I admit it. As an avowed film fanatic, I sat through the whole Academy Awards ceremony last night.
Sure, it was a bit flat, but it was all about movies! Stars showed up in their finest lent-out attire and jewels. And Regis and the interchangeable ET girls fawned a tad too much over red carpet walkers.
But there were a couple of particularly nice moments.
C'mon, 'fess up. Even though you didn't see La Vie en Rose, you loved it as much as I did when Marion Cotillard won Best Actress for her portrayal of legendary French singer Edith Piaf. Her surprise and joy were so refreshing.
And Jon Stewart proved he's a class act by bringing Best Song ("Slowly Falling" from Once) co-writer Marketa Irglova back on stage to give her acceptance speech. She was pre-empted moments earlier not by the program's timekeeping orchestra, but by her verbose partner who took up all the initial "thank you" time.
I've also got to congratulate the Coen brothers (loved Joel's acceptance speech succinctness) and "No Country for Old Men,' which was set in and partially filmed in Marfa. That area of West Texas has become a regular vacation spot for me since moving back home to the Lone State State.
And it's in that feel-good spirit of Oscar winners that the 31st Carnival of Taxes is handing out its own awards. So that we don't go too far past our allotted blog time, let's get right to "and the Tax Oscar goes to … "
Best achievement in Tax Special Effects
There's no surprise here. The hands-down winner is the stimulus rebate.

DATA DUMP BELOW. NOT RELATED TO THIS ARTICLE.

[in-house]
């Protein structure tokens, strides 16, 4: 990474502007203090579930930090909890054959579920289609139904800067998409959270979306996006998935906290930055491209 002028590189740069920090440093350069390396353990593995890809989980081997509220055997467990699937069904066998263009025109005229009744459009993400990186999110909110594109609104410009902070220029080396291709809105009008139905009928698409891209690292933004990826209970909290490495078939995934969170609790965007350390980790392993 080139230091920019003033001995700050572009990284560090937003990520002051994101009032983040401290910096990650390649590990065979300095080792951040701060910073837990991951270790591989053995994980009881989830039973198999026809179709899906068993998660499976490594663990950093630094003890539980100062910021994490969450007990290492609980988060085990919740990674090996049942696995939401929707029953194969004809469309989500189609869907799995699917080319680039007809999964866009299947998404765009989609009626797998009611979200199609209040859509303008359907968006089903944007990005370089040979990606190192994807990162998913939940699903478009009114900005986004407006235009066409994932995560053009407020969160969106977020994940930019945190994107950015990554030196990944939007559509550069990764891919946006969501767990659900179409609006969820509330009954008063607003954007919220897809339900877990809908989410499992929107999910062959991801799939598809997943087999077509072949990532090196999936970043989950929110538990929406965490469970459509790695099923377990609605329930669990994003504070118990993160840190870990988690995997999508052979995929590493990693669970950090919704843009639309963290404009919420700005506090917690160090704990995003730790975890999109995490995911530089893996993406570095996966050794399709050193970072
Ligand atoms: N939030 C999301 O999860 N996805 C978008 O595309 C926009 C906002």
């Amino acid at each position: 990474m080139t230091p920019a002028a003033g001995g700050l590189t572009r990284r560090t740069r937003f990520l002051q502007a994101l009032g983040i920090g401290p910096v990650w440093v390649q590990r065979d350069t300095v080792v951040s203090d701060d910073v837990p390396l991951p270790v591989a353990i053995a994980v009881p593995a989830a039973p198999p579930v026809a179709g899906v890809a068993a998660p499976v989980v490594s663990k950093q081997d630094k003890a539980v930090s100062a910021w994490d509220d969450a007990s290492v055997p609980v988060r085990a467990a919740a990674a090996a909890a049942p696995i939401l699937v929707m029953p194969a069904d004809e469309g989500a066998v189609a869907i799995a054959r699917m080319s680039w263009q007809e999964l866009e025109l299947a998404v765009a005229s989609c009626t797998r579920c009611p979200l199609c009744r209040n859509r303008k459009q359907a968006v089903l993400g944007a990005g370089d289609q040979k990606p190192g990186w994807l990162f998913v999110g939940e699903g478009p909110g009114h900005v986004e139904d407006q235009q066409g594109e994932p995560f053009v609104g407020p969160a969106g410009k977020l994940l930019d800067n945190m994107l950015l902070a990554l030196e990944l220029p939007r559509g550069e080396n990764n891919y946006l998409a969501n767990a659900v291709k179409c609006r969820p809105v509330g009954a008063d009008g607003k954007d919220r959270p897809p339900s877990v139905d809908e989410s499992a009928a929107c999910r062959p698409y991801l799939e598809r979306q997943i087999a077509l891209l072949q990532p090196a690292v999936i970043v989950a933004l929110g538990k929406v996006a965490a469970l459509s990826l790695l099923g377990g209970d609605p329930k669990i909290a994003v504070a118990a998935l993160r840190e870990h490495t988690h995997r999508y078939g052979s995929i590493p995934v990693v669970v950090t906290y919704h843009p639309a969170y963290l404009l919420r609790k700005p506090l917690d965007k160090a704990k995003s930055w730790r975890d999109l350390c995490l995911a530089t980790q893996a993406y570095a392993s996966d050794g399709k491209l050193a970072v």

Super Saver at Wealth Builder says, "Nothing is ever simple when it comes to taxes, not even a rebate." And that assertion is backed up in Figuring Out My Tax Rebate.
Kristin says the Tax Stimulus is Steroids for the Economy in her post at The Financial Engineer.
Because of that, notes Dan Meyer at Tick Marks, it could be a busy time for Jackson Hewitt and H&R Block offices since Low-income Taxpayers Must File to Get Rebates.
On that same rebate requirement topic, Raymond presents Qualifying For An Economic Stimulus Tax Rebate Check, posted at Money Blue Book.
And as you wait for your tax-back check, Casey Markee of CAPC Debt Management Blog gives us the Top 5 Ways to Spend that Pending 2008 Tax Rebate.
But there are no losers in the Tax Special Effects category. In fact, our other nominees here receive special Tax Oscars.
Our Tax Dollars Being Wasted, posted by FMF at Free Money Finance, is our first non-stimulus award winner. It's a "short but meaningful commentary on waste of tax dollars," says FMF, with "lots of discussion in the comments."
We also recognize Money for Military's post at the blog of the same name on Capital Gains Tax For Middle Income People.
Best Actor in a Leading Tax-Evasion Role
He might not be the "best" in this category, but he's the latest: Nick Cage.
"Move over Wesley Snipes," says Leon Gettler. "The Internal Revenue Service is suing Oscar-winning actor Nicholas Cage for using a Los Angeles-based company he owns to wrongly write off 3.3 million dollars in personal expenses." Get the details in Taxing Nicholas Cage, posted at Sox First.